Hubspot-owned brand publication, The Hustle, is launching a YouTube channel to act as a video version of the company’s daily newsletter covering technology and business news.
Per a job posting for an editorial manager to run the product, the idea is to “adapt” Hustle’s stories into entertaining and informative videos – the posting also says that the pivot to video is a “leading priority for the business.”
Hubspot purchased the Hustle in early 2021. The Hustle’s daily newsletter now has over 2 million subscribers, while the wider Hubspot media offering includes its paid-for subscription product, Trends and a podcast network, as well as its signature written content, which it says attracts over 15 million monthly readers.
Toolkits insight: It’s notable to see brand publishers moving swiftly into video, in response to what they perceive as growing audience demand and a potential gap in the market when it comes to certain types of business-focused video content. When Hubspot purchased the Hustle, the goal was to create a media offering that could lower customer acquisition costs by offering valuable educational and entertaining content that would pull customers to the company. “Next-gen software companies will have a media company embedded inside,” said Hubspot’s Dharmesh Shah at the time. It’s so far laid low since the acquisition happened, but its launch of a YouTube channel feels akin to what Salesforce has been creating with Salesforce+ – a streaming platform to tell stories about entrepreneurs and business owners.
In other brand publishing news this week:
New guidelines for inclusive stories
The Associated Press Stylebook has a new set of guidelines for how to write more inclusive pieces that all brand publishers should make note of. The new guidelines include:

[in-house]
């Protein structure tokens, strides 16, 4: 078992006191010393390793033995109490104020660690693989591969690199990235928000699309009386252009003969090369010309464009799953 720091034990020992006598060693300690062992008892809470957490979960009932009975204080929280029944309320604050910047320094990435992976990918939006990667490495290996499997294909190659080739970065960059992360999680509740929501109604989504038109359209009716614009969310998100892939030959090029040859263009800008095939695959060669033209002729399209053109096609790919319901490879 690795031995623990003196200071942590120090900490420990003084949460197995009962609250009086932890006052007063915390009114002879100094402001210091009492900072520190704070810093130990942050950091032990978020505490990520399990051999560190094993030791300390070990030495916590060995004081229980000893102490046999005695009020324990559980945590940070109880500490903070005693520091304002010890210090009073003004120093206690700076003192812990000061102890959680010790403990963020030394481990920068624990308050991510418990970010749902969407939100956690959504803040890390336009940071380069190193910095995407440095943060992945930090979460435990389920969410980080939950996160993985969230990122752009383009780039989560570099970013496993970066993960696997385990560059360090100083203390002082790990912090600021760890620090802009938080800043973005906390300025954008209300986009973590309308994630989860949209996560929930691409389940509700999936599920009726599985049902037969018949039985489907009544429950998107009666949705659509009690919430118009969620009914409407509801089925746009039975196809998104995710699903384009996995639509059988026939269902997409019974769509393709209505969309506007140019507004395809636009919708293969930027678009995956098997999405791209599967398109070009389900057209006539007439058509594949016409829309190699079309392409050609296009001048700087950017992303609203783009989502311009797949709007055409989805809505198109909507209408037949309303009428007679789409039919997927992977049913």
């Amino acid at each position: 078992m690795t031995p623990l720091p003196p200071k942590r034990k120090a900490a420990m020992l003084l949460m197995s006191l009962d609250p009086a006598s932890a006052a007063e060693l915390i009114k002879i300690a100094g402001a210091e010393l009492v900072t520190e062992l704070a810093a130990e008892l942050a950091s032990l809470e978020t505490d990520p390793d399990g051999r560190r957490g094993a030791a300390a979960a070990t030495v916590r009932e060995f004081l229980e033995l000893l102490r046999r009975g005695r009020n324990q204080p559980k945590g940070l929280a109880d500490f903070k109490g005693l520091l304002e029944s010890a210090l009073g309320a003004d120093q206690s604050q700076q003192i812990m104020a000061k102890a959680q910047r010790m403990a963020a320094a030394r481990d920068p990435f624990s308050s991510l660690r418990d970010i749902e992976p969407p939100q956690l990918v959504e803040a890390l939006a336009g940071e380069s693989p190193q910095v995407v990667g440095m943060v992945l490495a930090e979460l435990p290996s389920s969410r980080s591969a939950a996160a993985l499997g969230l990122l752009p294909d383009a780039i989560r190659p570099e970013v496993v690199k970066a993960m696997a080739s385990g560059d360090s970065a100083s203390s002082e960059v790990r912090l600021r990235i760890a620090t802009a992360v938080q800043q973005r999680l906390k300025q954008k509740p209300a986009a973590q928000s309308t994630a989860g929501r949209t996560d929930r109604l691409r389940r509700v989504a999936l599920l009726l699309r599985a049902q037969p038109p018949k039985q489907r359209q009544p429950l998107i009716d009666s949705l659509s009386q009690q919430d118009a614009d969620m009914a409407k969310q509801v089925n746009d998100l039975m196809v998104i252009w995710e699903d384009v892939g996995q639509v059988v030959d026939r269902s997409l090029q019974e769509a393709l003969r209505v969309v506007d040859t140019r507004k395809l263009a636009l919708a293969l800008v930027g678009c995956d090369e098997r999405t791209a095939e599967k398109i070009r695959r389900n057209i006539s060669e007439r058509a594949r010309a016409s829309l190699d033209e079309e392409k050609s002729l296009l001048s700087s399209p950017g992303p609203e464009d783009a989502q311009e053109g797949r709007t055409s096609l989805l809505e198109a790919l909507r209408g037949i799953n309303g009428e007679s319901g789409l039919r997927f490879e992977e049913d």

- Using them, they and their pronouns accurately to describe those who use those pronouns to describe themselves.
- Capitalizing the word “Deaf” when referring to the Deaf community, for example.
- Specific advice and recommendations on referring to critical race theory.
- New ideas and ways to recognize and overcome unconscious biases and using more thoughtful and precise language.
Brand publishers, like anyone in the business of creating content, must make an effort to write inclusively, and diversify sources when reporting and writing pieces.
In favor of editorial independence
Brands that are serious about their editorial and publishing operations often benefit from adopting the habits and approaches of journalists and journalism organizations, including operational processes, audience development strategies and storytelling methods.
But one journalism concept that’s rarely discussed in the context of brand publishing – and one that’s often crucial for the development of engaging, high-quality content – is the “church-state divide.”
In layperson’s terms, the “separation of church and state” has become journalistic shorthand for the idea that the business side and the content side of a publishing organization operate separately and autonomously from one another, and – crucially – that the business side will not attempt to influence or otherwise interfere with the methods and output of editors and journalists. Here’s why brand publishers should create similar separations.